Our fifth general election in four years has just taken place, and the decision appears to be clear. Israel has moved to the right. The parties which espouse limiting the rule of law as delineated by the country’s founding fathers, as well as the practice of restricting fiscal prudence by showering benefits and financial aid on segments of the population which adhere to the unproductive ultra-orthodox way of life, have gained control. In other words, the country is now condemned to a future in which those elements which refuse to do military service, work or pay taxes are to be supported indefinitely by those other elements which do work, pay taxes and serve in the military. One of Binyamin Netanyahu’s promises to the ultra-orthodox parties was to allow them to continue educating their youngsters without providing them with the basic tools that would enble them to eventually find employment, i.e., they will continue to concentrate solely on the study of religious texts. In addition, the right-wing parties which form his coalition proclaim their intention of imposing antiquated religious laws wherever they can, prosecuting homosexuals, deporting dissidents and generally bringing a modern, multicultural society to the brink of mediaeval misery. Shades of Iran.
The result of the election will not affect my generation very much. We older people will probably continue to live much as we have done before – residing in our own home, attending concerts and the theatre and occasionally even going on holiday abroad. What worries me is what will become of our children and grandchildren. They are now condemned to carrying the burden of an ever-growing section of the population which contributes nothing and insists on being supported. There’s no getting away from demography. That segment of the population continues to grow at a disproportionate rate by means of its advocacy of large families, with the average number of children far in excess of that of the general population. What this means for the future of the country is truly horrific.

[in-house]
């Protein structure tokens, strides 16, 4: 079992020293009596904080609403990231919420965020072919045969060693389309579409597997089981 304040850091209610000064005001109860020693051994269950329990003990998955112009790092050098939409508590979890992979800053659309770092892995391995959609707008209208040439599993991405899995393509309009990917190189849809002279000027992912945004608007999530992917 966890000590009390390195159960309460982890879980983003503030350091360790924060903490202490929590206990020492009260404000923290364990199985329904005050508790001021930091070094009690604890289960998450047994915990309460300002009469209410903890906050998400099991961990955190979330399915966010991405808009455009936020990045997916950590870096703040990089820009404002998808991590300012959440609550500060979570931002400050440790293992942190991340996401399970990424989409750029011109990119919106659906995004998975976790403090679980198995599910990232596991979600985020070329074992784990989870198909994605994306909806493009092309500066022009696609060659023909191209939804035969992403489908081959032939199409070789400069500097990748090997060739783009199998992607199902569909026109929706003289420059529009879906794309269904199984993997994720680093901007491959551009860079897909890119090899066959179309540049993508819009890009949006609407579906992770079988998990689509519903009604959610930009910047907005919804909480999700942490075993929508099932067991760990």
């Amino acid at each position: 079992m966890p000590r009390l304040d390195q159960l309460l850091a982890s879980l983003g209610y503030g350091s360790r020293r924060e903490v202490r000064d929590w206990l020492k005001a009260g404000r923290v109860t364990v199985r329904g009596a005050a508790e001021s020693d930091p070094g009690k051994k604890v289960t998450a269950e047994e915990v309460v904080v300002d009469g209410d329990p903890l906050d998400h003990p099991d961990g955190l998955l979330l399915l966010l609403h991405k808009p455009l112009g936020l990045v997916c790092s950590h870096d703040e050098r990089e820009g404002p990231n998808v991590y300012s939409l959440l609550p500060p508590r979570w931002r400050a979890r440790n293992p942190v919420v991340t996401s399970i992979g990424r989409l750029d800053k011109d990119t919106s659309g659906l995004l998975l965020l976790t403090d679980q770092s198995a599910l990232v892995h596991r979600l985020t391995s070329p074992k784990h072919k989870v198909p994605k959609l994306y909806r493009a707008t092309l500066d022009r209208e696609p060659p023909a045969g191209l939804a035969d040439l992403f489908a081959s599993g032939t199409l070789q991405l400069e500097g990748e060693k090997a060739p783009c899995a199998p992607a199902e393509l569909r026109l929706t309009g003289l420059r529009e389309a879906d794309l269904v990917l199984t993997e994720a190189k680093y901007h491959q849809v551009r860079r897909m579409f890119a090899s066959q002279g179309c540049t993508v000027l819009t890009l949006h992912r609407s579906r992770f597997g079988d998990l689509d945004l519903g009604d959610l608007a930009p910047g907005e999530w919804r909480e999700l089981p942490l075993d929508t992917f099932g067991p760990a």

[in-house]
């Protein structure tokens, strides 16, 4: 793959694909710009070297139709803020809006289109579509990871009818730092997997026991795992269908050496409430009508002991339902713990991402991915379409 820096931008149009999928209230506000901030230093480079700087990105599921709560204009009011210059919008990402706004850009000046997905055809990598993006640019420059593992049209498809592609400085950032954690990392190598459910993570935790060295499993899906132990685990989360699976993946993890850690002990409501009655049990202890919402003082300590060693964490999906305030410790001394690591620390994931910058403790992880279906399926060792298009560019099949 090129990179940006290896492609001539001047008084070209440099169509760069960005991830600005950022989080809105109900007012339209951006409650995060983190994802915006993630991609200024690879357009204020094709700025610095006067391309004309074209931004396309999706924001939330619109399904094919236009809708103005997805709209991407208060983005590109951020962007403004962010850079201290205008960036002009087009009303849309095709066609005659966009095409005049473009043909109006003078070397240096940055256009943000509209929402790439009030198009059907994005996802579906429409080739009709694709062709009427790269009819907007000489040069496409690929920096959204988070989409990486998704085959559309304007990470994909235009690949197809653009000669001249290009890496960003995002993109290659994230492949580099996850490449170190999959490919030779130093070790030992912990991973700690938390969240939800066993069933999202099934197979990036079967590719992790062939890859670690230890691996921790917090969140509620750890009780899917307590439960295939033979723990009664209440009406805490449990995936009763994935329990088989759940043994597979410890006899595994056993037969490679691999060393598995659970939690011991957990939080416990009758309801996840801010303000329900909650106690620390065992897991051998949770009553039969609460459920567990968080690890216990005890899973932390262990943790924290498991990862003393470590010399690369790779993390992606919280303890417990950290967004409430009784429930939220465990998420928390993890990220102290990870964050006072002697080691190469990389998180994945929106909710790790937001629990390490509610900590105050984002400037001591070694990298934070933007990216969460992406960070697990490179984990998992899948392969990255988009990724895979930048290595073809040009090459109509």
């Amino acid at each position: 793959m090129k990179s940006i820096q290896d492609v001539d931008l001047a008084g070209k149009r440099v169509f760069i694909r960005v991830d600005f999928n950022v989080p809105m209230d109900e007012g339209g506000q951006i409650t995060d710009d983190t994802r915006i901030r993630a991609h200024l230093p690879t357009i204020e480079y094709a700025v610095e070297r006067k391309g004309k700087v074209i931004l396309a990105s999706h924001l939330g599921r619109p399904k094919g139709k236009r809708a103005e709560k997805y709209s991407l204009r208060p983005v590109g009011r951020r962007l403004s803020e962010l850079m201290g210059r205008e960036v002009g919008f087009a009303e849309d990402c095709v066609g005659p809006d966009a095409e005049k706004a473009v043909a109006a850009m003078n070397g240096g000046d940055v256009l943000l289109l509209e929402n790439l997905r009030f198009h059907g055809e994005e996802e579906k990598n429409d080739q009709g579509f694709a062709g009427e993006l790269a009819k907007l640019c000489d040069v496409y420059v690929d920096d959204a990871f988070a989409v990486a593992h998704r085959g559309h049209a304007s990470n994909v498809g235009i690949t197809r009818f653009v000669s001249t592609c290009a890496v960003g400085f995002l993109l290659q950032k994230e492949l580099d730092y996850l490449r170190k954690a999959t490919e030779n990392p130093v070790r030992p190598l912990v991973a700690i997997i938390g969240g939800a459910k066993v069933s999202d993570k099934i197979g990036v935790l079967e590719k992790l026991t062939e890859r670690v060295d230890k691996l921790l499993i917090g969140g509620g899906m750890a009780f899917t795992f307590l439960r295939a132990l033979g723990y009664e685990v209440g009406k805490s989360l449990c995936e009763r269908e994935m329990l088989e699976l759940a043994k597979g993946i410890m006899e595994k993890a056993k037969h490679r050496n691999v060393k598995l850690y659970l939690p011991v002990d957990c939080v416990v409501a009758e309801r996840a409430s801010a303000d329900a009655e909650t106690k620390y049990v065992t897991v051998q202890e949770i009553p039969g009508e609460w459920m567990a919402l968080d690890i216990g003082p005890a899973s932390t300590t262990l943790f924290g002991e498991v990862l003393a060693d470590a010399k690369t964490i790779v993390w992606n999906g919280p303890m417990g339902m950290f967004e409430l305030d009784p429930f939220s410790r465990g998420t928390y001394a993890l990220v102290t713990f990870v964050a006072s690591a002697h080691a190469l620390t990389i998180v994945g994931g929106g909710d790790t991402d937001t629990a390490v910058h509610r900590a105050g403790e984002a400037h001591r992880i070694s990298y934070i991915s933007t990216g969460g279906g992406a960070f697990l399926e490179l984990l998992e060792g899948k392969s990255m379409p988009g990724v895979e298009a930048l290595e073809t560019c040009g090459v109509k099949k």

Some seventy years ago Israel was founded on democratic principles by hard-working, secular and free-thinking people. Although desperately poor, the country accepted destitute Jewish immigrants from all over the world, no matter whence they came – Europe (many of them Holocaust survivors), North Africa, or Asia. The country’s resources were stretched to the limit to provide food and shelter for everyone, as well as to fend off the invading Arab armies, but everyone pitched in, doing their best to accommodate the newcomers. With the passage of time, employment and permanent housing was provided for all, education was made available to everyone, and slowly but surely the country developed, becoming a phenomenon, a shining light of enlightenment and progress. The ultra-orthodox segment, originally a tiny fraction, grew exponentially, gaining political power and demanding (and gaining) an ever-increasing proportion of Israel’s GDP.
Today there is rejoicing in the political parties on the right, including those that are entrenched in religious belief and so far to the nationalist right that they can be considered fascist. This surge in ultra-nationalistic feeling bodes ill for the entire population, and especially for relations with the Arab residents of Israel. It also casts a shadow over developments in the West Bank regarding the indigenous Palestinian population there.
We did our best and turned out to vote for the parties of progress and liberal ideals. But it was not enough. Part of the blame rests with Jews who have chosen not to come and live in Israel, preferring to criticize its politics from the diaspora. Time will tell whether my grim forebodings are justified or not, though I probably won’t be around to see how things turn out.